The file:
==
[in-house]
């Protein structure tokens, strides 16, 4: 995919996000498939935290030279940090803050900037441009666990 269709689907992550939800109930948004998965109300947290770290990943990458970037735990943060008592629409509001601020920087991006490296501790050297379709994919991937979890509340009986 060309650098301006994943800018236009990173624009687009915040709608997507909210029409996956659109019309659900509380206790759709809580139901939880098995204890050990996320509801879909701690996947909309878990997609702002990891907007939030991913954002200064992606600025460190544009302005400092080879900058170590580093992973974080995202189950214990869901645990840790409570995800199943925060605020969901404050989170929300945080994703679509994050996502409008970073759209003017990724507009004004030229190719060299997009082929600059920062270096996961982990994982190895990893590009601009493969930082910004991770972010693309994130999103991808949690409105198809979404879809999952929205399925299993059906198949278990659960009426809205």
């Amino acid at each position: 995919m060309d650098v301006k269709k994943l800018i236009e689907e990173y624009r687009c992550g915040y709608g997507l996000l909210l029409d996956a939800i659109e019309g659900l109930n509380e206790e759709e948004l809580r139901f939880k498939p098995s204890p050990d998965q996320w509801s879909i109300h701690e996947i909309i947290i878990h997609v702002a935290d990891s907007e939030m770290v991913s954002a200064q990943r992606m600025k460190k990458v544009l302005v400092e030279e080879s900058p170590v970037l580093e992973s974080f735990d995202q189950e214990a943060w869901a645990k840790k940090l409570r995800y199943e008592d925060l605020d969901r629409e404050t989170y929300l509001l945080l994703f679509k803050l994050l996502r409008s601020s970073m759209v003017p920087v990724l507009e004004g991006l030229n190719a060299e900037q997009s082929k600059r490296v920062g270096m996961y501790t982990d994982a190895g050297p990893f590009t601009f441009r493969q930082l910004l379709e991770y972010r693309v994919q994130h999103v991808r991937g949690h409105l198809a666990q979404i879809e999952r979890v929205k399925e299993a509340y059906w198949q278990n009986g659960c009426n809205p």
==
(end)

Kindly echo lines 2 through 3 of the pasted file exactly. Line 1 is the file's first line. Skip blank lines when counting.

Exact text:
């Protein structure tokens, strides 16, 4: 995919996000498939935290030279940090803050900037441009666990 269709689907992550939800109930948004998965109300947290770290990943990458970037735990943060008592629409509001601020920087991006490296501790050297379709994919991937979890509340009986 060309650098301006994943800018236009990173624009687009915040709608997507909210029409996956659109019309659900509380206790759709809580139901939880098995204890050990996320509801879909701690996947909309878990997609702002990891907007939030991913954002200064992606600025460190544009302005400092080879900058170590580093992973974080995202189950214990869901645990840790409570995800199943925060605020969901404050989170929300945080994703679509994050996502409008970073759209003017990724507009004004030229190719060299997009082929600059920062270096996961982990994982190895990893590009601009493969930082910004991770972010693309994130999103991808949690409105198809979404879809999952929205399925299993059906198949278990659960009426809205």
């Amino acid at each position: 995919m060309d650098v301006k269709k994943l800018i236009e689907e990173y624009r687009c992550g915040y709608g997507l996000l909210l029409d996956a939800i659109e019309g659900l109930n509380e206790e759709e948004l809580r139901f939880k498939p098995s204890p050990d998965q996320w509801s879909i109300h701690e996947i909309i947290i878990h997609v702002a935290d990891s907007e939030m770290v991913s954002a200064q990943r992606m600025k460190k990458v544009l302005v400092e030279e080879s900058p170590v970037l580093e992973s974080f735990d995202q189950e214990a943060w869901a645990k840790k940090l409570r995800y199943e008592d925060l605020d969901r629409e404050t989170y929300l509001l945080l994703f679509k803050l994050l996502r409008s601020s970073m759209v003017p920087v990724l507009e004004g991006l030229n190719a060299e900037q997009s082929k600059r490296v920062g270096m996961y501790t982990d994982a190895g050297p990893f590009t601009f441009r493969q930082l910004l379709e991770y972010r693309v994919q994130h999103v991808r991937g949690h409105l198809a666990q979404i879809e999952r979890v929205k399925e299993a509340y059906w198949q278990n009986g659960c009426n809205p």